Microsoft Shareholders Approve Executive Compensation
- By Anne Watkins
More than 99 percent of Microsoft voting shareholders have approved the company's executive compensation practices in its first "say-on-pay" vote.
More than 3 million stockholders were given the option to cast an advisory vote, which took place at the company's annual shareholders' meeting on Nov. 19 in Bellevue, Washington. Overall, 85 percent of shares were entitled to vote.
Announced in September, Microsoft shareholders will have a "say on pay" every three years. Microsoft officials said in a statement that a triennial model best matches its executive compensation program, which aims to link executive compensation to company performance. As part of the policy, the votes are non-binding and could be overruled by the Board.
Microsoft General Counsel Brad Smith told the Wall Street Journal that the policy would promote dialogue with shareholders. According to a Microsoft blog, Redmond reportedly discussed "say-on-pay" options after receiving shareholder proposals from Walden Asset Management and Calvert Investments, and from the United Brotherhood of Carpenters.
Microsoft's vote comes during a time of increased government and media focus on executive pay, as well as proposed legislation to require greater disclosure and stockholder involvement. There are at least three pieces of legislation in the Senate that include pay disclosure measures.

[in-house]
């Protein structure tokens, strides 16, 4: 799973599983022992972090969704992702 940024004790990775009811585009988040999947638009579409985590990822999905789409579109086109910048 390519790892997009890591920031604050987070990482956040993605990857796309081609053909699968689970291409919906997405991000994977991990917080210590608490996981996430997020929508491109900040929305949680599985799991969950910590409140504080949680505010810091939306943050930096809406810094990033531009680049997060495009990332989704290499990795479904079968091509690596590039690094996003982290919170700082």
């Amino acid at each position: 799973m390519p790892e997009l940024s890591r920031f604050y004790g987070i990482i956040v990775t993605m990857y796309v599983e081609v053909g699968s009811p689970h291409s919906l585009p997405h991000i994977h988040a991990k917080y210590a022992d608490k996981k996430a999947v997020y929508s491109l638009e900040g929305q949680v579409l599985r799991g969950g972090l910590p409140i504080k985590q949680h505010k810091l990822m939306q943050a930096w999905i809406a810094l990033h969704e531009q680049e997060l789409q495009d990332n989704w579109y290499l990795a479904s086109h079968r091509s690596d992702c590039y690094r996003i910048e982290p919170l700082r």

While the legislative discussion initially focused on companies that had received financial recovery assistance from the Troubled Assets Relief Program (TARP) fund, the scope widened in June 2009 when Treasury Secretary Timothy Geithner announced that the Administration would authorize the SEC authority to implement "say-on-pay" regulations at all companies (contingent on Congressional approval).
More than two dozen companies have already adopted the plan, including Verizon Communications Inc. and Apple Inc. The Journal also reports that more than half of the companies in the Fortune 100 included the initiative in their most recent proxy statement, as of September 2009.
About government policy, Microsoft not surprisingly advocates that companies be given the flexibility in determining specifics of "say-on-pay" policies.
About the Author
Anne Watkins is a freelance journalist based in Brooklyn, New York.